@clueless: I'll have a look at your stuff too. One thing that puts me off from the description is that you're outputting as assembly. Would be better to have a binary option then you could load the resulting .chr file into a nametable/map editor etc.


I suppose. However, the game that I was working on used char-ram on MMC1. I was possibly going to add compression to the output, and the compressed output would be dumped into one of the games 'RODATA' segment. Its final location would be assigned by the linker. Therefore I needed asm output for input to ca65, not a raw, n*8K chr file.

If I resume that game again (I plan to), I will probably split the tile maker off as a separate project and then add more features to it. My current project (for the 2010 minigame compo) is much simpler and I'm using yy-chr for it.


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 Post subject:
PostPosted: Fri Nov 12, 2010 8:29 am 
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clueless wrote:
neilbaldwin wrote:
One thing that puts me off from the description is that you're outputting as assembly. Would be better to have a binary option then you could load the resulting .chr file into a nametable/map editor etc.

I suppose. However, the game that I was working on used char-ram on MMC1.

My CHR RAM projects use an .incbin statement. So do my CHR ROM projects that use an RLE nametable for the title screen. Or are you specifically targeting users of assemblers without .incbin?

Quote:
I was possibly going to add compression to the output

The "UNIX way" to do things is to make one program that does each step: one that converts PNG to CHR (e.g. the Python program that I recommended to Neil) and another that converts CHR to compressed CHR (e.g. packbits from Pin Eight NES Tools).

Quote:
and the compressed output would be dumped into one of the games 'RODATA' segment. Its final location would be assigned by the linker. Therefore I needed asm output for input to ca65, not a raw, n*8K chr file.

In ca65, you can do it like this:
Code:
.segment "RODATA"
titletiles_pkb:
  .incbin "titletiles.pkb"


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 Post subject:
PostPosted: Fri Nov 12, 2010 8:38 am 
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I know all of that is possible (incbins included). I've repeatedly said that my tool produces asm for consumption by "ca65". What I didn't say is that it emits ".s" (raw ".db" statements) and a ".inc" file that defines all of the symbols. My chr converter allows me to remap chrs, and it auto-magically takes care of keeping all of the symbols straight. Simply doing an "incbin" of a chr file won't update all of the symbols, which are consumed by the rest of the ".s" files.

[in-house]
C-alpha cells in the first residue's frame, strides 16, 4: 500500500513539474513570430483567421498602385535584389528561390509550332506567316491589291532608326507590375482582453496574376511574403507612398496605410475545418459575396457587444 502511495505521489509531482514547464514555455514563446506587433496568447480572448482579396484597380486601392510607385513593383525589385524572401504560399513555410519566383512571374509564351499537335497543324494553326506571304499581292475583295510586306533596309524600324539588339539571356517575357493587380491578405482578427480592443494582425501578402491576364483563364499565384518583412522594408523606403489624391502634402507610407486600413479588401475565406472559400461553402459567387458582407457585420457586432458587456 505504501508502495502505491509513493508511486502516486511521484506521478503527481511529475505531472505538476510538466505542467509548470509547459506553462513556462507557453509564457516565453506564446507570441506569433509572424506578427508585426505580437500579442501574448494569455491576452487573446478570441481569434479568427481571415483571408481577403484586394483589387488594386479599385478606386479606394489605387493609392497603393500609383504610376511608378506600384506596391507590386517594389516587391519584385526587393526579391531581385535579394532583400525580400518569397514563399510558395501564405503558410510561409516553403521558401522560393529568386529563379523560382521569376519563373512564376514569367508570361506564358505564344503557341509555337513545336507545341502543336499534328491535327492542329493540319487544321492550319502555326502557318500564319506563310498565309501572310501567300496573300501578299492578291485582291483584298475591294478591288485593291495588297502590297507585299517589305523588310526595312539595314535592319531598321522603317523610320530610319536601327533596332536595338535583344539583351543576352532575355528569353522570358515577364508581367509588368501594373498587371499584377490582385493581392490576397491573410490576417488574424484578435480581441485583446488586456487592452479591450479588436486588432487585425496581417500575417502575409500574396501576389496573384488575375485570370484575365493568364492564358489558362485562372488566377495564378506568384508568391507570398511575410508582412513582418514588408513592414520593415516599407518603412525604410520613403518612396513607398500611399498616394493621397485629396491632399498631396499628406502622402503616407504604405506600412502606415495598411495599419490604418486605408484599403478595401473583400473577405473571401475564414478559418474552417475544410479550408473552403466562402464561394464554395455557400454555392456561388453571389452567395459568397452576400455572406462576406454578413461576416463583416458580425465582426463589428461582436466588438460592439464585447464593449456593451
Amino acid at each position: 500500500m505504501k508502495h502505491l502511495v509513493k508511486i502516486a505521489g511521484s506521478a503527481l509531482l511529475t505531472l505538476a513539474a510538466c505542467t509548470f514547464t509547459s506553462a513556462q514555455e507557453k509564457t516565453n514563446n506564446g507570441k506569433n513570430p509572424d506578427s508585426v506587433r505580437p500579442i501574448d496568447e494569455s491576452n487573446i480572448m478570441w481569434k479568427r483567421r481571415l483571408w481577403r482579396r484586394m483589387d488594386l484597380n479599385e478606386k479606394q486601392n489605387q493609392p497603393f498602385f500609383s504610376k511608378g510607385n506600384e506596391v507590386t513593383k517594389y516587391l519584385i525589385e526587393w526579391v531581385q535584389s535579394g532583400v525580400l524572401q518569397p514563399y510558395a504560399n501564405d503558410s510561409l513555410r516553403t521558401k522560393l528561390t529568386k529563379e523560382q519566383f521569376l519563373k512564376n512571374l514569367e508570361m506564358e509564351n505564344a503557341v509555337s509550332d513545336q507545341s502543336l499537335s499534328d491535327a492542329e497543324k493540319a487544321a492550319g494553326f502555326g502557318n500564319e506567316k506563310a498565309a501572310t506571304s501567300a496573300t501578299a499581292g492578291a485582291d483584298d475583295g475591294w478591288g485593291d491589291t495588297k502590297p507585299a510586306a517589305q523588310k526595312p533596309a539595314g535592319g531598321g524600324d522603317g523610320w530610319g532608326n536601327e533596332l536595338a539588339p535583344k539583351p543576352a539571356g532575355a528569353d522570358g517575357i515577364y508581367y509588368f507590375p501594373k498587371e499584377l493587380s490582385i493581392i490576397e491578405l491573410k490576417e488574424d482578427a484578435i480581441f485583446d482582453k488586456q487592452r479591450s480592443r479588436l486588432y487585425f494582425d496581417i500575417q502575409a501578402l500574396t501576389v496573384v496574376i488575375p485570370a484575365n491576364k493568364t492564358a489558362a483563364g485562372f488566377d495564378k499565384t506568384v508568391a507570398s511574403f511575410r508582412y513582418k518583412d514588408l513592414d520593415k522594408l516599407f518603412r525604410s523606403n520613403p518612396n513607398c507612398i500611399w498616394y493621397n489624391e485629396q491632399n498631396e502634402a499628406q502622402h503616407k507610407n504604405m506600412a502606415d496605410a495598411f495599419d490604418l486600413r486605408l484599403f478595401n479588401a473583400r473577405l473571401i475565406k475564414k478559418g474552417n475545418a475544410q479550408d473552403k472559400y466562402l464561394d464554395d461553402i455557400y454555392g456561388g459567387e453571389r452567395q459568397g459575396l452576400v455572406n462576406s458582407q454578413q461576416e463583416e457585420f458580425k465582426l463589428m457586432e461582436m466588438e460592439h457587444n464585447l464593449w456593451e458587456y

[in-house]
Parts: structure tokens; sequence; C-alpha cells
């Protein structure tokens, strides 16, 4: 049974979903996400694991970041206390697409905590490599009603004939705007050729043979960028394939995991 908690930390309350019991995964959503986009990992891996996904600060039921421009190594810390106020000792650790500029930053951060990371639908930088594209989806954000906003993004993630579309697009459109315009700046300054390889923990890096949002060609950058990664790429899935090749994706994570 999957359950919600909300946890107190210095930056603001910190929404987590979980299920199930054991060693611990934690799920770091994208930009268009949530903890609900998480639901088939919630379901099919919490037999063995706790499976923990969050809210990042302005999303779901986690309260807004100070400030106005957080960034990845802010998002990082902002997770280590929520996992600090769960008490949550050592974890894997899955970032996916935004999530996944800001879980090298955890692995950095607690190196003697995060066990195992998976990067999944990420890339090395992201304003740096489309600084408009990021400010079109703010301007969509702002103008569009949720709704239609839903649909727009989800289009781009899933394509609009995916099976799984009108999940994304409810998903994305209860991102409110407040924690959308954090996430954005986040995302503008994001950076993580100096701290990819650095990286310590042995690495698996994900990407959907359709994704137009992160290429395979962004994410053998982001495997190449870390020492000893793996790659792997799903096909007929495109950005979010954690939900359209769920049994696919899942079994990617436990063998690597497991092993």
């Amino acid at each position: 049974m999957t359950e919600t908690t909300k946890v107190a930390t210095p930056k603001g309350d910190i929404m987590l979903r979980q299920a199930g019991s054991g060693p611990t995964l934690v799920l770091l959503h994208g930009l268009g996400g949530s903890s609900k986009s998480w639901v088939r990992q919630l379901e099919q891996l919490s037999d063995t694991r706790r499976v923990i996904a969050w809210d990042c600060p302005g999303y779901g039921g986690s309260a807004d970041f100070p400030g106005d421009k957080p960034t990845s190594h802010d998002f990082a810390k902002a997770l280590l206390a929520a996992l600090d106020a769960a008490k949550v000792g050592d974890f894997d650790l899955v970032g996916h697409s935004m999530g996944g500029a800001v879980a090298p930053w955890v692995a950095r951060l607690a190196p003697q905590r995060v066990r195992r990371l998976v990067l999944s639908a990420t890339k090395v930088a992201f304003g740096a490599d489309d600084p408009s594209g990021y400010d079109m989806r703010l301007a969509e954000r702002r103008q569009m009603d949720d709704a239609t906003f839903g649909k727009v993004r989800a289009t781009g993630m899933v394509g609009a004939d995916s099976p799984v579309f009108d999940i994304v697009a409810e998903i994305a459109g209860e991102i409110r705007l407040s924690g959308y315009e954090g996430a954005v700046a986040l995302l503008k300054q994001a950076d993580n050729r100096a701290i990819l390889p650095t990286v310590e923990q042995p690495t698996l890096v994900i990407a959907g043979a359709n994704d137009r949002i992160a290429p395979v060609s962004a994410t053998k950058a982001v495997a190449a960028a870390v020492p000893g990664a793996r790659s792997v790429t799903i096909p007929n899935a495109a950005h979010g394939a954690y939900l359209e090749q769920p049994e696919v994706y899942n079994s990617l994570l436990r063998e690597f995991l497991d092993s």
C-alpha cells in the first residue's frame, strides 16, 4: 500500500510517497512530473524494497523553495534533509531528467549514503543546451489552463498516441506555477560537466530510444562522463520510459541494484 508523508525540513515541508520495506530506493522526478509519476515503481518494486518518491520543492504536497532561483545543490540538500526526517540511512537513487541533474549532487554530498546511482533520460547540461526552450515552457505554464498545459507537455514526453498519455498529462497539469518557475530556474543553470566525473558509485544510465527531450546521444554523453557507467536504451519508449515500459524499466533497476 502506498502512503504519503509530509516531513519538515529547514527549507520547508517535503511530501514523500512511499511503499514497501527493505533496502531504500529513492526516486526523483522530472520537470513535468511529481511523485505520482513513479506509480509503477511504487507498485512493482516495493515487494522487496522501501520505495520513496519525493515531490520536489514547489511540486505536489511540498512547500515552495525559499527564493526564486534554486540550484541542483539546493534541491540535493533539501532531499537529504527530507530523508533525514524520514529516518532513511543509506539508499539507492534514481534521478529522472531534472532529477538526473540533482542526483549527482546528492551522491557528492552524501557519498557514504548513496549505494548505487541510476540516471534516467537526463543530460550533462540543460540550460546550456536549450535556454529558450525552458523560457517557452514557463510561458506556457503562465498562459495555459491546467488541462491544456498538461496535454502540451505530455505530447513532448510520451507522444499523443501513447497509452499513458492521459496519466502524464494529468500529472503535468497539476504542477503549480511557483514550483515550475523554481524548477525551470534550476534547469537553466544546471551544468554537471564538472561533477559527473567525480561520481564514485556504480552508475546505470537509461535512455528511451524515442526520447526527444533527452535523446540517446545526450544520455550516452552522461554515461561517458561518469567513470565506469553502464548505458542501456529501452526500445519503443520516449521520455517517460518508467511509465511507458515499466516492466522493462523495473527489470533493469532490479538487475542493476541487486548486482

It is simply that I chose my own method when I wrote a tool for my use. I didn't expect to raise such a ruckus over it. I offered it for others to use. If they don't like it, then don't use it.

I know the "unix way". I've been a unix developer and admin for 15+ years. My personal project wasn't meant to be production quality...


Last edited by clueless on Fri Nov 12, 2010 9:10 am, edited 1 time in total.

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PostPosted: Fri Nov 12, 2010 8:43 am 
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You have a point: haters can "Feel free to adapt it to your needs if you wish." It's just that the debate over outputting asm vs. binary brought back memories of GBA programming, where the GNU assembler for ARM didn't have .incbin.


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PostPosted: Fri Nov 12, 2010 10:34 am 
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neilbaldwin wrote:
Of course. Well, if it were to be modern then indexed PNG. And that's it :)

I don't know much about graphics at all. I guess any uncompressed format that uses an indexed palette? Which would mean .GIF, .BMP and .PNG?

I'm using a converter I made a while back (in Delphi, I should probably convert it to something else) that doesn't care if the source images are indexed or true color, it just cares about the final colors of the pixels. It works by using additional images, one containing all the palettes used by the tiles (one palette per row, with the first color being the palette's ID) and the other specifying what palette should be used for each tile (this is done by using the palette IDs). If you are using only one palette you don't need the "attribute" image. This was the best way I could find to use multiple palettes in my images.